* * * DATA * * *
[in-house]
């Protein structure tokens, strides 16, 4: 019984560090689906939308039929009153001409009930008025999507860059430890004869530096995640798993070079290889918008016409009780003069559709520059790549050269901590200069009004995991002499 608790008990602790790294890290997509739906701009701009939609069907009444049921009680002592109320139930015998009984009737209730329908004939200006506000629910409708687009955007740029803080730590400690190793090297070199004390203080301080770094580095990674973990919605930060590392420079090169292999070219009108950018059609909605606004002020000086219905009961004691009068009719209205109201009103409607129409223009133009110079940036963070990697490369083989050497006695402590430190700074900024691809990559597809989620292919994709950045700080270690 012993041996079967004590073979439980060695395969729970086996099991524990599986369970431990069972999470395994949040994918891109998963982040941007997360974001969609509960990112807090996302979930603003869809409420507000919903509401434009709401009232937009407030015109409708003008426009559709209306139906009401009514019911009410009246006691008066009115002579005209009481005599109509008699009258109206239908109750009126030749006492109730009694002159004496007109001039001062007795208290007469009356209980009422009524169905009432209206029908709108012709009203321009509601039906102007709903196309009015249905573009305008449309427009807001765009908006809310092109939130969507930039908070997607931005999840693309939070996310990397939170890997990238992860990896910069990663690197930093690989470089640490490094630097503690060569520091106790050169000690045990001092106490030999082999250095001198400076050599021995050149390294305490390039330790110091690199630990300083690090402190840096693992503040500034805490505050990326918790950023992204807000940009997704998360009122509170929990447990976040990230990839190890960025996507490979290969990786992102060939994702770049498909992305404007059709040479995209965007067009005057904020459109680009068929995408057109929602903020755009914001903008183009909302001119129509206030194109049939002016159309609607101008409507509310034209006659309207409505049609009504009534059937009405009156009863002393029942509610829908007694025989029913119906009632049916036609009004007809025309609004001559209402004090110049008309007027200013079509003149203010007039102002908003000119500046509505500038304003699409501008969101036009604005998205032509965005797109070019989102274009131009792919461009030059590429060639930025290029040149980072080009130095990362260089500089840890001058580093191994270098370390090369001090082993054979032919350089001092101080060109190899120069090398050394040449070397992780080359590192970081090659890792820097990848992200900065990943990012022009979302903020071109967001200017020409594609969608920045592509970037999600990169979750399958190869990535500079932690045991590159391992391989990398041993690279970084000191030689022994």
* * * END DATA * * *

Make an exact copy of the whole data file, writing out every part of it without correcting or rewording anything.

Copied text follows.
[in-house]
């Protein structure tokens, strides 16, 4: 019984560090689906939308039929009153001409009930008025999507860059430890004869530096995640798993070079290889918008016409009780003069559709520059790549050269901590200069009004995991002499 608790008990602790790294890290997509739906701009701009939609069907009444049921009680002592109320139930015998009984009737209730329908004939200006506000629910409708687009955007740029803080730590400690190793090297070199004390203080301080770094580095990674973990919605930060590392420079090169292999070219009108950018059609909605606004002020000086219905009961004691009068009719209205109201009103409607129409223009133009110079940036963070990697490369083989050497006695402590430190700074900024691809990559597809989620292919994709950045700080270690 012993041996079967004590073979439980060695395969729970086996099991524990599986369970431990069972999470395994949040994918891109998963982040941007997360974001969609509960990112807090996302979930603003869809409420507000919903509401434009709401009232937009407030015109409708003008426009559709209306139906009401009514019911009410009246006691008066009115002579005209009481005599109509008699009258109206239908109750009126030749006492109730009694002159004496007109001039001062007795208290007469009356209980009422009524169905009432209206029908709108012709009203321009509601039906102007709903196309009015249905573009305008449309427009807001765009908006809310092109939130969507930039908070997607931005999840693309939070996310990397939170890997990238992860990896910069990663690197930093690989470089640490490094630097503690060569520091106790050169000690045990001092106490030999082999250095001198400076050599021995050149390294305490390039330790110091690199630990300083690090402190840096693992503040500034805490505050990326918790950023992204807000940009997704998360009122509170929990447990976040990230990839190890960025996507490979290969990786992102060939994702770049498909992305404007059709040479995209965007067009005057904020459109680009068929995408057109929602903020755009914001903008183009909302001119129509206030194109049939002016159309609607101008409507509310034209006659309207409505049609009504009534059937009405009156009863002393029942509610829908007694025989029913119906009632049916036609009004007809025309609004001559209402004090110049008309007027200013079509003149203010007039102002908003000119500046509505500038304003699409501008969101036009604005998205032509965005797109070019989102274009131009792919461009030059590429060639930025290029040149980072080009130095990362260089500089840890001058580093191994270098370390090369001090082993054979032919350089001092101080060109190899120069090398050394040449070397992780080359590192970081090659890792820097990848992200900065990943990012022009979302903020071109967001200017020409594609969608920045592509970037999600990169979750399958190869990535500079932690045991590159391992391989990398041993690279970084000191030689022994």